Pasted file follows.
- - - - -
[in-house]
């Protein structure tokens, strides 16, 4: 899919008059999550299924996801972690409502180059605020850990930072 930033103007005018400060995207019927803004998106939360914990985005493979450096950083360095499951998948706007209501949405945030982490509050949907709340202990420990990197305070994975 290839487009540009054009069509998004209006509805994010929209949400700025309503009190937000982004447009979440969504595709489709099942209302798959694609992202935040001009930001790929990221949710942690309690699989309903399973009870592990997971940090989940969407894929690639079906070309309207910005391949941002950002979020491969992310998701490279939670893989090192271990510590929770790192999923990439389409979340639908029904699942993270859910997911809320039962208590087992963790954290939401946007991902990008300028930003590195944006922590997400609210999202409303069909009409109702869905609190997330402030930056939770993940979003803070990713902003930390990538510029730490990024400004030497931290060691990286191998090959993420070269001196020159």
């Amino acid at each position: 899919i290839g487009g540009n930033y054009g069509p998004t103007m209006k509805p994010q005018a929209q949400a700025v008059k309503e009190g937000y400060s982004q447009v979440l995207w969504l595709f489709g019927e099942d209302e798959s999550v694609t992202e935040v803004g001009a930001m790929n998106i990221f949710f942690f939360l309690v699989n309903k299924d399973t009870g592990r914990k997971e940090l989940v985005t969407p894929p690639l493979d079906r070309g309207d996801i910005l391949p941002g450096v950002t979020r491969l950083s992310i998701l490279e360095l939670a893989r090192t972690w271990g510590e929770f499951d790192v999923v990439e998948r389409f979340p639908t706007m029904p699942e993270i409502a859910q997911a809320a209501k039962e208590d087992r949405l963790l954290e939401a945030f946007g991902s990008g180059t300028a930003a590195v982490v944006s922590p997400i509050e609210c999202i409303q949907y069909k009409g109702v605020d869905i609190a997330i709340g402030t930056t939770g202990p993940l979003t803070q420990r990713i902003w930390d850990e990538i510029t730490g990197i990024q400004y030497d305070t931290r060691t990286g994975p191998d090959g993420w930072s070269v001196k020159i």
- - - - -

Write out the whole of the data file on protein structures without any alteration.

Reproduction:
[in-house]
């Protein structure tokens, strides 16, 4: 899919008059999550299924996801972690409502180059605020850990930072 930033103007005018400060995207019927803004998106939360914990985005493979450096950083360095499951998948706007209501949405945030982490509050949907709340202990420990990197305070994975 290839487009540009054009069509998004209006509805994010929209949400700025309503009190937000982004447009979440969504595709489709099942209302798959694609992202935040001009930001790929990221949710942690309690699989309903399973009870592990997971940090989940969407894929690639079906070309309207910005391949941002950002979020491969992310998701490279939670893989090192271990510590929770790192999923990439389409979340639908029904699942993270859910997911809320039962208590087992963790954290939401946007991902990008300028930003590195944006922590997400609210999202409303069909009409109702869905609190997330402030930056939770993940979003803070990713902003930390990538510029730490990024400004030497931290060691990286191998090959993420070269001196020159």
């Amino acid at each position: 899919i290839g487009g540009n930033y054009g069509p998004t103007m209006k509805p994010q005018a929209q949400a700025v008059k309503e009190g937000y400060s982004q447009v979440l995207w969504l595709f489709g019927e099942d209302e798959s999550v694609t992202e935040v803004g001009a930001m790929n998106i990221f949710f942690f939360l309690v699989n309903k299924d399973t009870g592990r914990k997971e940090l989940v985005t969407p894929p690639l493979d079906r070309g309207d996801i910005l391949p941002g450096v950002t979020r491969l950083s992310i998701l490279e360095l939670a893989r090192t972690w271990g510590e929770f499951d790192v999923v990439e998948r389409f979340p639908t706007m029904p699942e993270i409502a859910q997911a809320a209501k039962e208590d087992r949405l963790l954290e939401a945030f946007g991902s990008g180059t300028a930003a590195v982490v944006s922590p997400i509050e609210c999202i409303q949907y069909k009409g109702v605020d869905i609190a997330i709340g402030t930056t939770g202990p993940l979003t803070q420990r990713i902003w930390d850990e990538i510029t730490g990197i990024q400004y030497d305070t931290r060691t990286g994975p191998d090959g993420w930072s070269v001196k020159i």